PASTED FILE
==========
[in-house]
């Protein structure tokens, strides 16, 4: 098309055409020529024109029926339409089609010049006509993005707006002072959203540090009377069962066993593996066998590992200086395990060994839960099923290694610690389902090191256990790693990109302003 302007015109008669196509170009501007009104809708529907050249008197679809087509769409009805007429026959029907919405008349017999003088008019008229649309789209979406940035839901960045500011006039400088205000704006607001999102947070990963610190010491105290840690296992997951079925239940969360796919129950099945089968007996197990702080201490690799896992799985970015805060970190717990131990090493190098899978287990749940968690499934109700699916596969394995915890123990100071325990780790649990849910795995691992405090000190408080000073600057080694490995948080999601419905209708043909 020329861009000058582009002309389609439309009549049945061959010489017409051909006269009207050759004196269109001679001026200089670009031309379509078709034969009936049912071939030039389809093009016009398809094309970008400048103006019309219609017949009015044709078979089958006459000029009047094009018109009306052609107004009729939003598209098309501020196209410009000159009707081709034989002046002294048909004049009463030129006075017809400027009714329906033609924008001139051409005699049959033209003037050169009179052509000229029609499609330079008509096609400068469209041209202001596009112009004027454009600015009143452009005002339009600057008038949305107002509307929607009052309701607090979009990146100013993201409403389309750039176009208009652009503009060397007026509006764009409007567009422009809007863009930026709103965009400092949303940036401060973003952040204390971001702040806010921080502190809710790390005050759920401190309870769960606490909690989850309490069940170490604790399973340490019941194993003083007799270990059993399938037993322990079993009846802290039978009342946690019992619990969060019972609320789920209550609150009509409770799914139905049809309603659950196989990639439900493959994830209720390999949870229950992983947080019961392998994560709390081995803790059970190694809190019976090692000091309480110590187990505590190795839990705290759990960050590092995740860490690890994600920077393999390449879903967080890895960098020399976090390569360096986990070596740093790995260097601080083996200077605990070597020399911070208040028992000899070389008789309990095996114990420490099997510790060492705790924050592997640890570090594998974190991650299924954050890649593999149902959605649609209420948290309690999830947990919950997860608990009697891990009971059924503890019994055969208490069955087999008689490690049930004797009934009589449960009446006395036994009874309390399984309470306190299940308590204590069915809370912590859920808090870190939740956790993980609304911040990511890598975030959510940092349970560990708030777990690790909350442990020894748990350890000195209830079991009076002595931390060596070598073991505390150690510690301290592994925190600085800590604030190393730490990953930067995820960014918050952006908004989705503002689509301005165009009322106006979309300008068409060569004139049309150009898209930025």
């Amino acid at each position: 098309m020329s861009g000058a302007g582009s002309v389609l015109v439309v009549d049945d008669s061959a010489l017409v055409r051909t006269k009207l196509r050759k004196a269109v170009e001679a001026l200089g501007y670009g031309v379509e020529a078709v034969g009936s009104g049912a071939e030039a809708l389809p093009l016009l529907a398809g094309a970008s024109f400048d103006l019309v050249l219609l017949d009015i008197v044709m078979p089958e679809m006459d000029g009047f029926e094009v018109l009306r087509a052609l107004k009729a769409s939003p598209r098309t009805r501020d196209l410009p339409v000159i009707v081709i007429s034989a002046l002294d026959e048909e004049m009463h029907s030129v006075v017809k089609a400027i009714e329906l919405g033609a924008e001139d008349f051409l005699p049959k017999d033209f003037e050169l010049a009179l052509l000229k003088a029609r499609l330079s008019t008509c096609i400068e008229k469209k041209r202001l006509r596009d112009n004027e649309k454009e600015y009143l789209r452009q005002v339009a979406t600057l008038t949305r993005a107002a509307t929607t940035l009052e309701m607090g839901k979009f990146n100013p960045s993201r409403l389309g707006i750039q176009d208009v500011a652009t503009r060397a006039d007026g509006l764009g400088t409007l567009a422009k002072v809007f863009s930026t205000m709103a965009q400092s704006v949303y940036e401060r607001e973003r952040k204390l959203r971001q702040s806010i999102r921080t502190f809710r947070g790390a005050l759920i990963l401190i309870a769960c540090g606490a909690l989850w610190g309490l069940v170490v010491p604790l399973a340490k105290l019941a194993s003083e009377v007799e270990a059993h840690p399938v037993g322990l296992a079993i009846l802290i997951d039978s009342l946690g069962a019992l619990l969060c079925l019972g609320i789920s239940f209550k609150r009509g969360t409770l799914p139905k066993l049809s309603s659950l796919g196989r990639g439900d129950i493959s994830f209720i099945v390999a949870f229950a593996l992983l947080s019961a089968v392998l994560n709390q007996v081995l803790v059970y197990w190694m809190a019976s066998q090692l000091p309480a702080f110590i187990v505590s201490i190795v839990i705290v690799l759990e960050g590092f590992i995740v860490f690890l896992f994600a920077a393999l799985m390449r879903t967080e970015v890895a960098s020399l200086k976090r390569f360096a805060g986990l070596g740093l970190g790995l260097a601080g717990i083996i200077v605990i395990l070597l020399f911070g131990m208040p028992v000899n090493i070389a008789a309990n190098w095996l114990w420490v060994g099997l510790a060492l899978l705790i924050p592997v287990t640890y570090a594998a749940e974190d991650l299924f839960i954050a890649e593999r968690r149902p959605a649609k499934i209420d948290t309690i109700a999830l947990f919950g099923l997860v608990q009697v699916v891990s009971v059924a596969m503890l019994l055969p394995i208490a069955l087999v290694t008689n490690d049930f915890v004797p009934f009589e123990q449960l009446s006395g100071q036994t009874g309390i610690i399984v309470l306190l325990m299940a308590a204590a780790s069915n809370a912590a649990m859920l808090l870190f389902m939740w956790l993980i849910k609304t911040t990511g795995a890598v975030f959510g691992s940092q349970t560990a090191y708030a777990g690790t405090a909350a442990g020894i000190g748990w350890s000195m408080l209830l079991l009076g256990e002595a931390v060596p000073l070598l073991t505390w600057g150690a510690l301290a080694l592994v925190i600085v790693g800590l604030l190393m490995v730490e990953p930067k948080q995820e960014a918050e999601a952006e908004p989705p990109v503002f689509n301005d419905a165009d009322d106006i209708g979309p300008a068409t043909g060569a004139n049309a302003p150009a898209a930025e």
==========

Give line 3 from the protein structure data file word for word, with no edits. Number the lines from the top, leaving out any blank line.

């Amino acid at each position: 098309m020329s861009g000058a302007g582009s002309v389609l015109v439309v009549d049945d008669s061959a010489l017409v055409r051909t006269k009207l196509r050759k004196a269109v170009e001679a001026l200089g501007y670009g031309v379509e020529a078709v034969g009936s009104g049912a071939e030039a809708l389809p093009l016009l529907a398809g094309a970008s024109f400048d103006l019309v050249l219609l017949d009015i008197v044709m078979p089958e679809m006459d000029g009047f029926e094009v018109l009306r087509a052609l107004k009729a769409s939003p598209r098309t009805r501020d196209l410009p339409v000159i009707v081709i007429s034989a002046l002294d026959e048909e004049m009463h029907s030129v006075v017809k089609a400027i009714e329906l919405g033609a924008e001139d008349f051409l005699p049959k017999d033209f003037e050169l010049a009179l052509l000229k003088a029609r499609l330079s008019t008509c096609i400068e008229k469209k041209r202001l006509r596009d112009n004027e649309k454009e600015y009143l789209r452009q005002v339009a979406t600057l008038t949305r993005a107002a509307t929607t940035l009052e309701m607090g839901k979009f990146n100013p960045s993201r409403l389309g707006i750039q176009d208009v500011a652009t503009r060397a006039d007026g509006l764009g400088t409007l567009a422009k002072v809007f863009s930026t205000m709103a965009q400092s704006v949303y940036e401060r607001e973003r952040k204390l959203r971001q702040s806010i999102r921080t502190f809710r947070g790390a005050l759920i990963l401190i309870a769960c540090g606490a909690l989850w610190g309490l069940v170490v010491p604790l399973a340490k105290l019941a194993s003083e009377v007799e270990a059993h840690p399938v037993g322990l296992a079993i009846l802290i997951d039978s009342l946690g069962a019992l619990l969060c079925l019972g609320i789920s239940f209550k609150r009509g969360t409770l799914p139905k066993l049809s309603s659950l796919g196989r990639g439900d129950i493959s994830f209720i099945v390999a949870f229950a593996l992983l947080s019961a089968v392998l994560n709390q007996v081995l803790v059970y197990w190694m809190a019976s066998q090692l000091p309480a702080f110590i187990v505590s201490i190795v839990i705290v690799l759990e960050g590092f590992i995740v860490f690890l896992f994600a920077a393999l799985m390449r879903t967080e970015v890895a960098s020399l200086k976090r390569f360096a805060g986990l070596g740093l970190g790995l260097a601080g717990i083996i200077v605990i395990l070597l020399f911070g131990m208040p028992v000899n090493i070389a008789a309990n190098w095996l114990w420490v060994g099997l510790a060492l899978l705790i924050p592997v287990t640890y570090a594998a749940e974190d991650l299924f839960i954050a890649e593999r968690r149902p959605a649609k499934i209420d948290t309690i109700a999830l947990f919950g099923l997860v608990q009697v699916v891990s009971v059924a596969m503890l019994l055969p394995i208490a069955l087999v290694t008689n490690d049930f915890v004797p009934f009589e123990q449960l009446s006395g100071q036994t009874g309390i610690i399984v309470l306190l325990m299940a308590a204590a780790s069915n809370a912590a649990m859920l808090l870190f389902m939740w956790l993980i849910k609304t911040t990511g795995a890598v975030f959510g691992s940092q349970t560990a090191y708030a777990g690790t405090a909350a442990g020894i000190g748990w350890s000195m408080l209830l079991l009076g256990e002595a931390v060596p000073l070598l073991t505390w600057g150690a510690l301290a080694l592994v925190i600085v790693g800590l604030l190393m490995v730490e990953p930067k948080q995820e960014a918050e999601a952006e908004p989705p990109v503002f689509n301005d419905a165009d009322d106006i209708g979309p300008a068409t043909g060569a004139n049309a302003p150009a898209a930025e």